Here, even if this Court could conclude through a strained reading of the complaint that the plaintiff actually received a second treatment, this second treatment was scheduled for May 5, 2003. However, it appears from the complaint that since the plaintiff did not receive the second medical certification until May 20, 2003, that this is the likely date of that second treatment. However, regardless of which date the treatment was provided, it did not take place until after the initial designated period of incapacitation had expired. As such, the right to take leave under the FMLA was not triggered. See id. (holding that employee's absences from work did not qualify as FMLA absences because the employee failed to allege sufficient facts to demonstrate that he suffered from a "serious health condition" where his second treatment occurred two weeks after the initial period of incapacitation). Accordingly, even when viewing the facts in the light most favorable to the plaintiff, he has failed to allege sufficient facts to demonstrate that he suffered from a "serious health condition" within the meaning of the FMLA. Therefore, because of this failing, the defendants are entitled to judgment on the plaintiff's federal FMLA claim.

  (B) The Plaintiff's District of Columbia Family and Medical Leave Act Claim

  In addition to a claim under the federal Family and Medical Leave Act, the plaintiff also asserts a violation of the District of Columbia Family and Medical Leave Act ("DCFMLA"). Compl. ¶ 37. The defendants argue, however, that this claim is barred by the statutes one-year statute of limitations. Defs.' Mem. at 7. Particularly, the defendants argue that the plaintiff's employment was terminated on May 7, 2003, and he did not commence this action until July 30, 2004, more than one year later. Id. In the plaintiff's opposition, he does not advance an argument to the contrary. Accordingly, this Court will treat this argument as conceded by the plaintiff, and enter judgment in favor of the defendants. FDIC v. Bender, 127 F.3d 58, 67-68 (D.C. Cir. 1997); Stephenson v. Cox, 233 F. Supp. 2d 119, 121 (D.D.C. 2002).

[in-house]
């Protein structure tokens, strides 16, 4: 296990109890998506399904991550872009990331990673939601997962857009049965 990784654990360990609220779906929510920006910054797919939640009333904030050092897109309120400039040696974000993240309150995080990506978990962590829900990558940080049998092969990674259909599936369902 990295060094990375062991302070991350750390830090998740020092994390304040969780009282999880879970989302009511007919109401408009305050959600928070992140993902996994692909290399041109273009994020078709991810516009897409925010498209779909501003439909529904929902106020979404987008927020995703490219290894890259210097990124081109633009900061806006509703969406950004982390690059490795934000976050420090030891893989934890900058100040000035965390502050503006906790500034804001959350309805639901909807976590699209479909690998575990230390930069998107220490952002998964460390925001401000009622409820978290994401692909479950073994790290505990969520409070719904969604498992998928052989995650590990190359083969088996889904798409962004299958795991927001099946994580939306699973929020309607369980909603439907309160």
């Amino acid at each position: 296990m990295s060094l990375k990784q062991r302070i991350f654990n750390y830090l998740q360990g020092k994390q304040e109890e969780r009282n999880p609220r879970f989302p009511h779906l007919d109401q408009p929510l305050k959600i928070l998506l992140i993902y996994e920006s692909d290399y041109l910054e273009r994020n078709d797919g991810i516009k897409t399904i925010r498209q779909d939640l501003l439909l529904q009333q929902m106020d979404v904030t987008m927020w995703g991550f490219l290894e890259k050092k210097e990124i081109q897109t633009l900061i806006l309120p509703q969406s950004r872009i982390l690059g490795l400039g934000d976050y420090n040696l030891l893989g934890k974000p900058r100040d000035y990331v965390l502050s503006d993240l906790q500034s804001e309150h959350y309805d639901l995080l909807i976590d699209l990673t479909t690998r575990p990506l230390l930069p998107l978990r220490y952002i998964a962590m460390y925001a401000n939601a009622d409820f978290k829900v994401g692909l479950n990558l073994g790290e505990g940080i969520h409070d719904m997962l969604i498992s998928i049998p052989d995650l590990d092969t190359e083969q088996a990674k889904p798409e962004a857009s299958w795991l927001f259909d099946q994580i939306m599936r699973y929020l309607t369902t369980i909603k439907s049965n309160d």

However, even if this Court had to address the merits of this claim, the defendants would still be entitled to judgment in its favor. The District of Columbia Code provides that "[n]o civil action may be commenced more than 1 year after the occurrence or discovery of the alleged violation [of the DCFMLA]." D.C. Code § 32-510(b) (2001); see also Simmons v. District of Columbia, 977 F. Supp. 62, 64 (D.D.C. 1997). The plaintiff's termination is the alleged unlawful action at issue in this litigation. While the complaint does not identify the specific date on which the plaintiff learned of his termination, it is clear that he was notified of his termination in a letter sometime in early May, 2003. Comp. ¶ 18. Moreover, it was based on this letter that the plaintiff filed a grievance with the Superintendent of the DCPS on May 16, 2003. Id. ¶ 19. Thus, it is clear that the plaintiff was aware of his termination at least by May 16, 2003. However, he did not file this action until July 30, 2004. Therefore, even using the last possible date when it is clear that the plaintiff knew about the alleged unlawful act, the plaintiff did not file this action until more than two months after the one-year statute of limitations had elapsed. The plaintiff does not allege that he was not required to comply with the one-year statute of limitations, and the plaintiff's complaint evidences no reason for his failure to do so.*fn6 Accordingly, the defendants are entitled to judgment on the plaintiff's DCFMLA claim as well. (C) The Plaintiff's Breach of Contract Claims